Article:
Fast upon the heels of my article "Addicted to Excel", I now scrutinise another microsoft office tool - Access. When I started using databases, my first weapon of choice was Access.
Access has a very user-friendly graphical user interface that allows you to develop databases. You can drag and drop objects and build quick databases in no time at all. In my view, this is one of the most enabling applications I have ever used. It allowed me to learn about databases, relational models, macro functions, forms, queries, reports, visual basic, and many other concepts that I now take for granted.
I owe my present career to MS Access.
But there is a point in your career when you have to 'step away from the access'.
Why? For a start, it has some serious limitations:
- Access databases are limited to the size of 2Gb. Try to put more than 2Gb of data into them, and they will become corrupt.
- Access is prone to corruption.
- Access does not handle multiple users updating the same record well.
- It is hard to make an access database secure.
- It is hard to get access to recognise different users correctly.
- Access is not optimised to handle the bulk loading or querying of large data sets.
- Error handling is not good.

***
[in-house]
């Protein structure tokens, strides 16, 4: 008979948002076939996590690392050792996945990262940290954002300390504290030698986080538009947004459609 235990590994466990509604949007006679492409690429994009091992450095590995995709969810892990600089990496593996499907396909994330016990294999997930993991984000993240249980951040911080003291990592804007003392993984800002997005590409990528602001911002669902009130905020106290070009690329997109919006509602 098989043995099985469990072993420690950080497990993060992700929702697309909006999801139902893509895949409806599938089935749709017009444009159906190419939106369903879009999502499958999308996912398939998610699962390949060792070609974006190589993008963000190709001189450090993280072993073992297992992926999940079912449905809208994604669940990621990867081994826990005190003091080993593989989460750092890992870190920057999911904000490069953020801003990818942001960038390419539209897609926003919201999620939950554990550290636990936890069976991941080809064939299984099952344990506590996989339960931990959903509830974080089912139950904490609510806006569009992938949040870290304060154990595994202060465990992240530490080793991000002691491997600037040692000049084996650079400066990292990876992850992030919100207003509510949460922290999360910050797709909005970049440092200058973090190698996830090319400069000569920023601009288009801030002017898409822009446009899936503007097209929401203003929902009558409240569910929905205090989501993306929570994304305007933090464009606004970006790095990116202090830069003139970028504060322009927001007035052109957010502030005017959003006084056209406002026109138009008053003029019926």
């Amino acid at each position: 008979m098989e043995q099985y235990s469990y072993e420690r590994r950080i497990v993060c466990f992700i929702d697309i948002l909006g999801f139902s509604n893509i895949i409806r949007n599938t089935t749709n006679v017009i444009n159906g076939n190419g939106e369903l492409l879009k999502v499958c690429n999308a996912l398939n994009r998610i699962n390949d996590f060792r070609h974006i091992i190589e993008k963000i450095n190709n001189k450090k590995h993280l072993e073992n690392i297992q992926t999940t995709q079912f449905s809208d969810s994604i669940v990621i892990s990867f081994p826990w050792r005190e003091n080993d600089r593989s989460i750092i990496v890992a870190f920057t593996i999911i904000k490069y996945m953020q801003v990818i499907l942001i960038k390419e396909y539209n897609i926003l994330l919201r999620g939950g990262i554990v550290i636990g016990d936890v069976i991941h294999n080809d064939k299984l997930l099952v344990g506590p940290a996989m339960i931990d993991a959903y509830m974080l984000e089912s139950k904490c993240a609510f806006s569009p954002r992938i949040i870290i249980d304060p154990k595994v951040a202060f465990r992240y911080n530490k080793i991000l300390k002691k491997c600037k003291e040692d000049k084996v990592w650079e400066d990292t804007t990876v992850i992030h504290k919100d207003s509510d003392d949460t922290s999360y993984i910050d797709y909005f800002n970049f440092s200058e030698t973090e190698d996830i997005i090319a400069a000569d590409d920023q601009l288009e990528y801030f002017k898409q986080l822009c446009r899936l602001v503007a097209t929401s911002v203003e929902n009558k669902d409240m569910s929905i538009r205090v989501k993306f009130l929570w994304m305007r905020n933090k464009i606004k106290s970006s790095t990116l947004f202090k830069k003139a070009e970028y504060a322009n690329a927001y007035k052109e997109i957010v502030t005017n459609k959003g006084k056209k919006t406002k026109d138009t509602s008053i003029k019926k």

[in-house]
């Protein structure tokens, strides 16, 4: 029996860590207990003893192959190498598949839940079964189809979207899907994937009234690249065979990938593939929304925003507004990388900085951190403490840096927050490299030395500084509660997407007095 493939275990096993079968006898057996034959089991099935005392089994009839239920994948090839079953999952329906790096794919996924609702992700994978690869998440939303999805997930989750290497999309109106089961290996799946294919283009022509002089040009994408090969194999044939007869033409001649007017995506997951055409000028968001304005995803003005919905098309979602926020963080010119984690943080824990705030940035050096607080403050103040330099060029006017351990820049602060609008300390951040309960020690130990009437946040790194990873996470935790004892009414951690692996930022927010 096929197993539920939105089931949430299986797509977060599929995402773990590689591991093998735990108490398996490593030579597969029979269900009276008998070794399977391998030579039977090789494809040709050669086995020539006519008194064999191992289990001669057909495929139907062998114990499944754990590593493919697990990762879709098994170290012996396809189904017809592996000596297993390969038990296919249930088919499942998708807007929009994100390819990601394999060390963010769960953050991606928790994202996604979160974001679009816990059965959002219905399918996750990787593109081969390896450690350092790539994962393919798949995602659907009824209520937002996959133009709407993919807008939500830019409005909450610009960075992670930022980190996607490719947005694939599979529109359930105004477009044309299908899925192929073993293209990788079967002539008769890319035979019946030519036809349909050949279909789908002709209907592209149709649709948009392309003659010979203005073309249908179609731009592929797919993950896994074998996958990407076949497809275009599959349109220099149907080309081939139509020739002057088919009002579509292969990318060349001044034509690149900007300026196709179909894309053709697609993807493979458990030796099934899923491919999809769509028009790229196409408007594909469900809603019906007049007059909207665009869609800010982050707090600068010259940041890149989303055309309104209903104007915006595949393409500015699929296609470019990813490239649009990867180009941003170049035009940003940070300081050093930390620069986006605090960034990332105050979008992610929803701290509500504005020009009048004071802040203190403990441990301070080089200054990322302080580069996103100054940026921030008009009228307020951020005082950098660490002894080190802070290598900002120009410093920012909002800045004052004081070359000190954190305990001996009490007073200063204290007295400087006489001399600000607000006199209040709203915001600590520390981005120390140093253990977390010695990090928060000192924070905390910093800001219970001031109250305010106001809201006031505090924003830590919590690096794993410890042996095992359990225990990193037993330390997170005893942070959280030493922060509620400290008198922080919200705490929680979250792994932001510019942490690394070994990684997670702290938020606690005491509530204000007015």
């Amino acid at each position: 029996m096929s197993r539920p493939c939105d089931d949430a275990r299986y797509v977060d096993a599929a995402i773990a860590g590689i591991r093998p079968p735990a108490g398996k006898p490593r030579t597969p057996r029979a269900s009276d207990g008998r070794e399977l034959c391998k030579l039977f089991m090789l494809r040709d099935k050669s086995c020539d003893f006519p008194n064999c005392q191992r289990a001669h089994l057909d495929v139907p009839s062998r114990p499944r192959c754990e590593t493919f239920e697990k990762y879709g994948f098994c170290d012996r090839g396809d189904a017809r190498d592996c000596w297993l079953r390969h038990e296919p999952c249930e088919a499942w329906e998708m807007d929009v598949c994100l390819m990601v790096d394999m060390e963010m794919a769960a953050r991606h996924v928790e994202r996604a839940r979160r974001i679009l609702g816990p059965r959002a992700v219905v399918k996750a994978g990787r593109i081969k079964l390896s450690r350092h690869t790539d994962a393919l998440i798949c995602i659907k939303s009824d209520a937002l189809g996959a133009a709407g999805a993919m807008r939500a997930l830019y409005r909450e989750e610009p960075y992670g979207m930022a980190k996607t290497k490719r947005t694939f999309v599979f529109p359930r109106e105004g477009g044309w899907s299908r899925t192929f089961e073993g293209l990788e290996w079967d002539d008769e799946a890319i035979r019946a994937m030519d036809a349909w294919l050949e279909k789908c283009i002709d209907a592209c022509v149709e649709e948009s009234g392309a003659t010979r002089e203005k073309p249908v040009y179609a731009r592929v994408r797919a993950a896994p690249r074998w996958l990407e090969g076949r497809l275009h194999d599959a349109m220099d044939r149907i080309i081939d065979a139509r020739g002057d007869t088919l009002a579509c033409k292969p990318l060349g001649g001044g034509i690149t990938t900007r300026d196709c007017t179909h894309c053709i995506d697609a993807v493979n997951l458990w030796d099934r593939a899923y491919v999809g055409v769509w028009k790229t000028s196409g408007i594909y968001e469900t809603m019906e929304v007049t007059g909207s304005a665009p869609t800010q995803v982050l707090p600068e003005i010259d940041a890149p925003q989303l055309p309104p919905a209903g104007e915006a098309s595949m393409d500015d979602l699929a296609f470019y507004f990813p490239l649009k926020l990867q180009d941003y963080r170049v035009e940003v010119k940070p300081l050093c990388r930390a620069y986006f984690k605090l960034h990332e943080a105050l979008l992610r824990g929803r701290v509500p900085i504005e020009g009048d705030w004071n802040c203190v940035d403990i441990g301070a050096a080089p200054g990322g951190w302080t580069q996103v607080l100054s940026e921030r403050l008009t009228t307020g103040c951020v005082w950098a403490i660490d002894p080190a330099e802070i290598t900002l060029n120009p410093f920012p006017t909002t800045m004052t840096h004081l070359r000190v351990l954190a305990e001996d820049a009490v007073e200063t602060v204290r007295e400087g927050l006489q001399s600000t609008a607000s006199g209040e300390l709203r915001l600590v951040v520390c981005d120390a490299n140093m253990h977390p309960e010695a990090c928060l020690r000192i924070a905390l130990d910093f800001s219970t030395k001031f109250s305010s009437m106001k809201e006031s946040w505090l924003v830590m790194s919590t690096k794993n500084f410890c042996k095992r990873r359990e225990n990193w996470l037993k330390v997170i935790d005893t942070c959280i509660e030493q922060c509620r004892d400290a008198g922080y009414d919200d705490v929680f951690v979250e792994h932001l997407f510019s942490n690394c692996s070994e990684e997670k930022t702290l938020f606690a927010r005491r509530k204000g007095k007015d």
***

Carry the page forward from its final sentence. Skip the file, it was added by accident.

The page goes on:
But the real problem comes when your try to govern and control your data. Access is so easy to use that in a medium to large sized organisation there could possibly be hundreds of unsupported databases being developed. Unless you are insisting on full documentation and consistent development standards, your operations are at the mercy of the access developers. Access can also act like a front-end and connect to other databases via microsoft's ODBC framework. This makes it a security risk for anyone wanting to steal data.
Don't get me wrong... for an average start-up in a small business, Access is a little gem. It's suite of simple yet powerful tools are a great enabler. But for a large company, it brings too many operational and governance risks to be a serious prospect.